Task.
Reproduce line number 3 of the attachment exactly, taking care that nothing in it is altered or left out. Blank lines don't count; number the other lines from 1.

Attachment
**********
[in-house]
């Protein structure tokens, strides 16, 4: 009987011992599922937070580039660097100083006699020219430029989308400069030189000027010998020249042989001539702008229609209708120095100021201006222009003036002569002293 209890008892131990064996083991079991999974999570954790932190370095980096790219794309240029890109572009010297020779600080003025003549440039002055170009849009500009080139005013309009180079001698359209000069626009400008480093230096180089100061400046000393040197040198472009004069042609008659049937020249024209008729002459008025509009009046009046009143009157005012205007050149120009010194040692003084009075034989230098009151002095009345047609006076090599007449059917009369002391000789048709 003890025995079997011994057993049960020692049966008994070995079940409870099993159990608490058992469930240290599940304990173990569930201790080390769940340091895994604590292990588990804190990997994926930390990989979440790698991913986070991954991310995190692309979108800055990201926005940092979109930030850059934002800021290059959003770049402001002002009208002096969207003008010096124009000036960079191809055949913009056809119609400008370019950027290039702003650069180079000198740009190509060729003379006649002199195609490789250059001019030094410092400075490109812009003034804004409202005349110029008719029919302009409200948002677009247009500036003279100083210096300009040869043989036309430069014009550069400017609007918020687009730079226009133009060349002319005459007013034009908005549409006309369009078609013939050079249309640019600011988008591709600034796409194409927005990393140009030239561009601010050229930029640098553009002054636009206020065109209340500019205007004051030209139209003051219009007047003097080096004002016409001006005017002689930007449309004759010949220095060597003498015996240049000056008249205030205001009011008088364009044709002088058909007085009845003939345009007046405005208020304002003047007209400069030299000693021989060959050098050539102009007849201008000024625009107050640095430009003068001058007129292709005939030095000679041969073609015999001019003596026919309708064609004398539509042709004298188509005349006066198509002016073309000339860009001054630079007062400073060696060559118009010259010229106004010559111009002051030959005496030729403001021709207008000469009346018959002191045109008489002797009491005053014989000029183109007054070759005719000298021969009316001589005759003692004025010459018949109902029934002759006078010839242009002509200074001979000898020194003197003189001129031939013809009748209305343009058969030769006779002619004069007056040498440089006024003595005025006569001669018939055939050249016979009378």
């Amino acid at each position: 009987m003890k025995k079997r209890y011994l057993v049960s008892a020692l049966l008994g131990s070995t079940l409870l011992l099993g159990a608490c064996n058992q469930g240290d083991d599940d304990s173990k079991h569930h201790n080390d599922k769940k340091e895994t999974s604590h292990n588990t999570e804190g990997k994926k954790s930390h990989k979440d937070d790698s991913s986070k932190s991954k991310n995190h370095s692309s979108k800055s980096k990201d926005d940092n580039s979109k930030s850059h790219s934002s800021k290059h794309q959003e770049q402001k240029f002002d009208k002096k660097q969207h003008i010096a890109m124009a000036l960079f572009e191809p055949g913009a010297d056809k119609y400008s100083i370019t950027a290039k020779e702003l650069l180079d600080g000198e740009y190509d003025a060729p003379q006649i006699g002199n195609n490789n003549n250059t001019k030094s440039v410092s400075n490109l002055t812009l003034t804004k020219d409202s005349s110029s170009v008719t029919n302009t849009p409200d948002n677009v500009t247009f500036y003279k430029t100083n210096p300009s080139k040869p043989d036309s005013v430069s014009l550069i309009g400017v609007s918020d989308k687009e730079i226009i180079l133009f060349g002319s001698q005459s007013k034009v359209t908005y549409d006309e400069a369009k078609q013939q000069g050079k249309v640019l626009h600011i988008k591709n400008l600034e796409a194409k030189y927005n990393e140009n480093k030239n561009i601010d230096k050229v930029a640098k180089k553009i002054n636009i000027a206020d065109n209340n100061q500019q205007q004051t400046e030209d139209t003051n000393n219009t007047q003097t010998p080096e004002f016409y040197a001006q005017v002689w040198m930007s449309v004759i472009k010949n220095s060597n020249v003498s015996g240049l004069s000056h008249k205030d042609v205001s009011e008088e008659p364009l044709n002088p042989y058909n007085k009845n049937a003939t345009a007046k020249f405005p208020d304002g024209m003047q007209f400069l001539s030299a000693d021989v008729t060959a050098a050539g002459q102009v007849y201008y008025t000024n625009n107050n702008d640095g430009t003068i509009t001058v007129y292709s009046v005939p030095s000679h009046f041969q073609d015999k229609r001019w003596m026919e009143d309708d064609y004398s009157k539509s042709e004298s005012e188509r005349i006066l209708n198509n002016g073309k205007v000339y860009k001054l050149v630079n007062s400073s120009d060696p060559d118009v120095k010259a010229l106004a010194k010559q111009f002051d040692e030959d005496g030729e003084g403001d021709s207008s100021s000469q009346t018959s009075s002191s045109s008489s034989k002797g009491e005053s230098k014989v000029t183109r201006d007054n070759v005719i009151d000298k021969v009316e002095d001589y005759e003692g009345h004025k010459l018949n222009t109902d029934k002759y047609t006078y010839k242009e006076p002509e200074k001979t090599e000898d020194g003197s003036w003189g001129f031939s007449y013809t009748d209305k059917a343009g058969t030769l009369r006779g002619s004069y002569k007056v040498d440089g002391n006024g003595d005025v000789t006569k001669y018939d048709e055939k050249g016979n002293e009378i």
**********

């Amino acid at each position: 009987m003890k025995k079997r209890y011994l057993v049960s008892a020692l049966l008994g131990s070995t079940l409870l011992l099993g159990a608490c064996n058992q469930g240290d083991d599940d304990s173990k079991h569930h201790n080390d599922k769940k340091e895994t999974s604590h292990n588990t999570e804190g990997k994926k954790s930390h990989k979440d937070d790698s991913s986070k932190s991954k991310n995190h370095s692309s979108k800055s980096k990201d926005d940092n580039s979109k930030s850059h790219s934002s800021k290059h794309q959003e770049q402001k240029f002002d009208k002096k660097q969207h003008i010096a890109m124009a000036l960079f572009e191809p055949g913009a010297d056809k119609y400008s100083i370019t950027a290039k020779e702003l650069l180079d600080g000198e740009y190509d003025a060729p003379q006649i006699g002199n195609n490789n003549n250059t001019k030094s440039v410092s400075n490109l002055t812009l003034t804004k020219d409202s005349s110029s170009v008719t029919n302009t849009p409200d948002n677009v500009t247009f500036y003279k430029t100083n210096p300009s080139k040869p043989d036309s005013v430069s014009l550069i309009g400017v609007s918020d989308k687009e730079i226009i180079l133009f060349g002319s001698q005459s007013k034009v359209t908005y549409d006309e400069a369009k078609q013939q000069g050079k249309v640019l626009h600011i988008k591709n400008l600034e796409a194409k030189y927005n990393e140009n480093k030239n561009i601010d230096k050229v930029a640098k180089k553009i002054n636009i000027a206020d065109n209340n100061q500019q205007q004051t400046e030209d139209t003051n000393n219009t007047q003097t010998p080096e004002f016409y040197a001006q005017v002689w040198m930007s449309v004759i472009k010949n220095s060597n020249v003498s015996g240049l004069s000056h008249k205030d042609v205001s009011e008088e008659p364009l044709n002088p042989y058909n007085k009845n049937a003939t345009a007046k020249f405005p208020d304002g024209m003047q007209f400069l001539s030299a000693d021989v008729t060959a050098a050539g002459q102009v007849y201008y008025t000024n625009n107050n702008d640095g430009t003068i509009t001058v007129y292709s009046v005939p030095s000679h009046f041969q073609d015999k229609r001019w003596m026919e009143d309708d064609y004398s009157k539509s042709e004298s005012e188509r005349i006066l209708n198509n002016g073309k205007v000339y860009k001054l050149v630079n007062s400073s120009d060696p060559d118009v120095k010259a010229l106004a010194k010559q111009f002051d040692e030959d005496g030729e003084g403001d021709s207008s100021s000469q009346t018959s009075s002191s045109s008489s034989k002797g009491e005053s230098k014989v000029t183109r201006d007054n070759v005719i009151d000298k021969v009316e002095d001589y005759e003692g009345h004025k010459l018949n222009t109902d029934k002759y047609t006078y010839k242009e006076p002509e200074k001979t090599e000898d020194g003197s003036w003189g001129f031939s007449y013809t009748d209305k059917a343009g058969t030769l009369r006779g002619s004069y002569k007056v040498d440089g002391n006024g003595d005025v000789t006569k001669y018939d048709e055939k050249g016979n002293e009378i």